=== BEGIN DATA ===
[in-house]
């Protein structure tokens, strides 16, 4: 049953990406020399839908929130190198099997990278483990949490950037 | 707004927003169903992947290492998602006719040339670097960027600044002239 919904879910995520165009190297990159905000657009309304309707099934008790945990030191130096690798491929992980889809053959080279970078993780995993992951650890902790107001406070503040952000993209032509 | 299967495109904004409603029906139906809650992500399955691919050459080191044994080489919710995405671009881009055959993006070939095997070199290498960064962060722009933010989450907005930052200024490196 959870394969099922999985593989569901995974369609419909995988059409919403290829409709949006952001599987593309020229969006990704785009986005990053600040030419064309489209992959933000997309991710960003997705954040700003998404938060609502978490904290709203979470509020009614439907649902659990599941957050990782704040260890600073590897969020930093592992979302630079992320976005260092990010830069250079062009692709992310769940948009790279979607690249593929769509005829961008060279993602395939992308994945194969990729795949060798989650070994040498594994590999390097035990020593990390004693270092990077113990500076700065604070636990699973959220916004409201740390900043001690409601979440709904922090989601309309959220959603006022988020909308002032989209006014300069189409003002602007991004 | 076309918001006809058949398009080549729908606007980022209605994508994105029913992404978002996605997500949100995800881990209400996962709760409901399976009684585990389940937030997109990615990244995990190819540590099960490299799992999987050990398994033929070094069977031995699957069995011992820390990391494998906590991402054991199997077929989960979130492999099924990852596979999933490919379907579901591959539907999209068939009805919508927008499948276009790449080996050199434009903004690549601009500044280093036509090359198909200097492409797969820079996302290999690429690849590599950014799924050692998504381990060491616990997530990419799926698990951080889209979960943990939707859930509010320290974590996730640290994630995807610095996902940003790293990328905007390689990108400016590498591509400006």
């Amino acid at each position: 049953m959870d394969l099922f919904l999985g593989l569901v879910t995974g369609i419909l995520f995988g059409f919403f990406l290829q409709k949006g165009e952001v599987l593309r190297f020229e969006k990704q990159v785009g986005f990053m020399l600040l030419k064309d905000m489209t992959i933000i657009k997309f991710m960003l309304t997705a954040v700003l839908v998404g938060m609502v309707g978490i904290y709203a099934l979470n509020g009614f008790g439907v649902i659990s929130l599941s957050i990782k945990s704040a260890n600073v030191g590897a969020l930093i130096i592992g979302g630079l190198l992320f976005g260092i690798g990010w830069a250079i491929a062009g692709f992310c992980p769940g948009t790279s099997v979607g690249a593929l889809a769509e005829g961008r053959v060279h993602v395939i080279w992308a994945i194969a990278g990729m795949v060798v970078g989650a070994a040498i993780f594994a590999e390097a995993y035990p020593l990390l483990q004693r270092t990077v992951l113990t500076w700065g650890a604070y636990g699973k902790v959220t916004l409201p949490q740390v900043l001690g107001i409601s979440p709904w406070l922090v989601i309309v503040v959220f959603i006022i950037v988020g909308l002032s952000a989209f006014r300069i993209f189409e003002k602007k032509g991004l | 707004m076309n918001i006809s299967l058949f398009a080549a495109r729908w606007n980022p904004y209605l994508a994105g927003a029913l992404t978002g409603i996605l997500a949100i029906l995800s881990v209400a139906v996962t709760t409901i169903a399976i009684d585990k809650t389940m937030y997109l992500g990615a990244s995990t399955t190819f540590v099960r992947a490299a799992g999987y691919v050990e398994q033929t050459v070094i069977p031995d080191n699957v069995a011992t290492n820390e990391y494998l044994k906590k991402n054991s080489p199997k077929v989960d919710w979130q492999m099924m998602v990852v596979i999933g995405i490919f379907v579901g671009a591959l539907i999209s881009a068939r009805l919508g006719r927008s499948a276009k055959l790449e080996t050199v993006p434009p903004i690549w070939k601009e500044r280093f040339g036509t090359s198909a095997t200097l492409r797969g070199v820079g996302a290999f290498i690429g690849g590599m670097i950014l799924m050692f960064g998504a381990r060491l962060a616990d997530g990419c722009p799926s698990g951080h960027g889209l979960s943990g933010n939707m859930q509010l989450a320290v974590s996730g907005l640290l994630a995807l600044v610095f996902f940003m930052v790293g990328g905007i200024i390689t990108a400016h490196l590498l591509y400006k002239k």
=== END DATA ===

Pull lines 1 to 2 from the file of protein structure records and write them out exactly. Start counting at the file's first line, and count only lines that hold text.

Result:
[in-house]
């Protein structure tokens, strides 16, 4: 049953990406020399839908929130190198099997990278483990949490950037 | 707004927003169903992947290492998602006719040339670097960027600044002239 919904879910995520165009190297990159905000657009309304309707099934008790945990030191130096690798491929992980889809053959080279970078993780995993992951650890902790107001406070503040952000993209032509 | 299967495109904004409603029906139906809650992500399955691919050459080191044994080489919710995405671009881009055959993006070939095997070199290498960064962060722009933010989450907005930052200024490196 959870394969099922999985593989569901995974369609419909995988059409919403290829409709949006952001599987593309020229969006990704785009986005990053600040030419064309489209992959933000997309991710960003997705954040700003998404938060609502978490904290709203979470509020009614439907649902659990599941957050990782704040260890600073590897969020930093592992979302630079992320976005260092990010830069250079062009692709992310769940948009790279979607690249593929769509005829961008060279993602395939992308994945194969990729795949060798989650070994040498594994590999390097035990020593990390004693270092990077113990500076700065604070636990699973959220916004409201740390900043001690409601979440709904922090989601309309959220959603006022988020909308002032989209006014300069189409003002602007991004 | 076309918001006809058949398009080549729908606007980022209605994508994105029913992404978002996605997500949100995800881990209400996962709760409901399976009684585990389940937030997109990615990244995990190819540590099960490299799992999987050990398994033929070094069977031995699957069995011992820390990391494998906590991402054991199997077929989960979130492999099924990852596979999933490919379907579901591959539907999209068939009805919508927008499948276009790449080996050199434009903004690549601009500044280093036509090359198909200097492409797969820079996302290999690429690849590599950014799924050692998504381990060491616990997530990419799926698990951080889209979960943990939707859930509010320290974590996730640290994630995807610095996902940003790293990328905007390689990108400016590498591509400006």